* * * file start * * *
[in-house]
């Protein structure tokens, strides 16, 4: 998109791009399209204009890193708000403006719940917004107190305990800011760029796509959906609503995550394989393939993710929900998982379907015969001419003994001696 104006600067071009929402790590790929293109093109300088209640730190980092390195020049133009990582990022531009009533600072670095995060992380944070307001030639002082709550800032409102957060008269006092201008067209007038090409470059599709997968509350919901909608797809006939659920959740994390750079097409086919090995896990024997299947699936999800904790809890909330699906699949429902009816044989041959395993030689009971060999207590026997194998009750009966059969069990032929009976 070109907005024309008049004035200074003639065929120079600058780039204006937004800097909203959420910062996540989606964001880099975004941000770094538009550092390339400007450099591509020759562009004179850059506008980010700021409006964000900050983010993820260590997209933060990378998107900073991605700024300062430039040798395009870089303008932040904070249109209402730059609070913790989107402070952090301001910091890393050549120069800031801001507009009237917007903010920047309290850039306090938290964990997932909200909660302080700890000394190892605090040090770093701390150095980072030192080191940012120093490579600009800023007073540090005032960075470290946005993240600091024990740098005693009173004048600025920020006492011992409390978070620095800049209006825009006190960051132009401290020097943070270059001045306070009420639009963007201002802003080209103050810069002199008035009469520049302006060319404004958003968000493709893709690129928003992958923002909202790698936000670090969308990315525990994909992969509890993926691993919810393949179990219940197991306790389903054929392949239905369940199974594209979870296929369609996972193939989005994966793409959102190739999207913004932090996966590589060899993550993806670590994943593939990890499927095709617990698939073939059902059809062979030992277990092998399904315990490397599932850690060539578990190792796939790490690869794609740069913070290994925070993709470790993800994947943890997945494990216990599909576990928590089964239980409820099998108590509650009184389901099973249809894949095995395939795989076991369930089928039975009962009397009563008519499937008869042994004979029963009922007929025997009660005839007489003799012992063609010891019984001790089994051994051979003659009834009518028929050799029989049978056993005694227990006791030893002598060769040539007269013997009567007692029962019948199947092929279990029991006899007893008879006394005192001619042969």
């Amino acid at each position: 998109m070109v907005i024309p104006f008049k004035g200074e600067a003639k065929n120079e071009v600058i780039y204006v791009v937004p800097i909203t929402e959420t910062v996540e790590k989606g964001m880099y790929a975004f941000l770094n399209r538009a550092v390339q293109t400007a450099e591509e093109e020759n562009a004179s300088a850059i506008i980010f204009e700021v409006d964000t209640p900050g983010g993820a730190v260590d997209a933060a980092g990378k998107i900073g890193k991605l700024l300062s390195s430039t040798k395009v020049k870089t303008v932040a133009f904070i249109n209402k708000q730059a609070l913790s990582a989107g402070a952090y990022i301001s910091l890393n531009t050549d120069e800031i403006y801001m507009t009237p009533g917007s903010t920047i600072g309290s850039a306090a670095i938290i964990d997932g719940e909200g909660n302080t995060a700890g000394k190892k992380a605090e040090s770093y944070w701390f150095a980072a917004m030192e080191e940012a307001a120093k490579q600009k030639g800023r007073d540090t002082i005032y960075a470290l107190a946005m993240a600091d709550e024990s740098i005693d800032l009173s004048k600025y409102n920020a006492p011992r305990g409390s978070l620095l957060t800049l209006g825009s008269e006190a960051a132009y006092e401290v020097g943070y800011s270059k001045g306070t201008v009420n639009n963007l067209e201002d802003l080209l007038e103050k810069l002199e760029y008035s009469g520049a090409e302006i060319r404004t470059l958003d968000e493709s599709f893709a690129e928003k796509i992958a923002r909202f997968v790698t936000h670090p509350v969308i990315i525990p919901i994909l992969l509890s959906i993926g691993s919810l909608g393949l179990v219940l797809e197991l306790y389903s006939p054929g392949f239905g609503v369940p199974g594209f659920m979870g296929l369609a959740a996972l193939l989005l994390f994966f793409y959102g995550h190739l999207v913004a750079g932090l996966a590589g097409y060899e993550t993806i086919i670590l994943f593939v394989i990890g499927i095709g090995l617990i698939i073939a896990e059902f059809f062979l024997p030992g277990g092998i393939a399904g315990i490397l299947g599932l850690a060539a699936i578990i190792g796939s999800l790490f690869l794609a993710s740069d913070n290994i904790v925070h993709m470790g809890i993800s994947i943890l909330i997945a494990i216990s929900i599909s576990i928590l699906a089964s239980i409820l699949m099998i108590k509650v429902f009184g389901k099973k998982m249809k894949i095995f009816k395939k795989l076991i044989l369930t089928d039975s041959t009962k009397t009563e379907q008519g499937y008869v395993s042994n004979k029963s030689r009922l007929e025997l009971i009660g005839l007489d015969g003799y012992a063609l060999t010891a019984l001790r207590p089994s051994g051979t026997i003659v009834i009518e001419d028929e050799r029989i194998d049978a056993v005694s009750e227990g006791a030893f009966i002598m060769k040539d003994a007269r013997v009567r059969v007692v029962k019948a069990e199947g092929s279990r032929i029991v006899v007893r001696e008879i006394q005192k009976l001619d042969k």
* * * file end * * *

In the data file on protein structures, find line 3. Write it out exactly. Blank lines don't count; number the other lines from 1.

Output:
């Amino acid at each position: 998109m070109v907005i024309p104006f008049k004035g200074e600067a003639k065929n120079e071009v600058i780039y204006v791009v937004p800097i909203t929402e959420t910062v996540e790590k989606g964001m880099y790929a975004f941000l770094n399209r538009a550092v390339q293109t400007a450099e591509e093109e020759n562009a004179s300088a850059i506008i980010f204009e700021v409006d964000t209640p900050g983010g993820a730190v260590d997209a933060a980092g990378k998107i900073g890193k991605l700024l300062s390195s430039t040798k395009v020049k870089t303008v932040a133009f904070i249109n209402k708000q730059a609070l913790s990582a989107g402070a952090y990022i301001s910091l890393n531009t050549d120069e800031i403006y801001m507009t009237p009533g917007s903010t920047i600072g309290s850039a306090a670095i938290i964990d997932g719940e909200g909660n302080t995060a700890g000394k190892k992380a605090e040090s770093y944070w701390f150095a980072a917004m030192e080191e940012a307001a120093k490579q600009k030639g800023r007073d540090t002082i005032y960075a470290l107190a946005m993240a600091d709550e024990s740098i005693d800032l009173s004048k600025y409102n920020a006492p011992r305990g409390s978070l620095l957060t800049l209006g825009s008269e006190a960051a132009y006092e401290v020097g943070y800011s270059k001045g306070t201008v009420n639009n963007l067209e201002d802003l080209l007038e103050k810069l002199e760029y008035s009469g520049a090409e302006i060319r404004t470059l958003d968000e493709s599709f893709a690129e928003k796509i992958a923002r909202f997968v790698t936000h670090p509350v969308i990315i525990p919901i994909l992969l509890s959906i993926g691993s919810l909608g393949l179990v219940l797809e197991l306790y389903s006939p054929g392949f239905g609503v369940p199974g594209f659920m979870g296929l369609a959740a996972l193939l989005l994390f994966f793409y959102g995550h190739l999207v913004a750079g932090l996966a590589g097409y060899e993550t993806i086919i670590l994943f593939v394989i990890g499927i095709g090995l617990i698939i073939a896990e059902f059809f062979l024997p030992g277990g092998i393939a399904g315990i490397l299947g599932l850690a060539a699936i578990i190792g796939s999800l790490f690869l794609a993710s740069d913070n290994i904790v925070h993709m470790g809890i993800s994947i943890l909330i997945a494990i216990s929900i599909s576990i928590l699906a089964s239980i409820l699949m099998i108590k509650v429902f009184g389901k099973k998982m249809k894949i095995f009816k395939k795989l076991i044989l369930t089928d039975s041959t009962k009397t009563e379907q008519g499937y008869v395993s042994n004979k029963s030689r009922l007929e025997l009971i009660g005839l007489d015969g003799y012992a063609l060999t010891a019984l001790r207590p089994s051994g051979t026997i003659v009834i009518e001419d028929e050799r029989i194998d049978a056993v005694s009750e227990g006791a030893f009966i002598m060769k040539d003994a007269r013997v009567r059969v007692v029962k019948a069990e199947g092929s279990r032929i029991v006899v007893r001696e008879i006394q005192k009976l001619d042969k």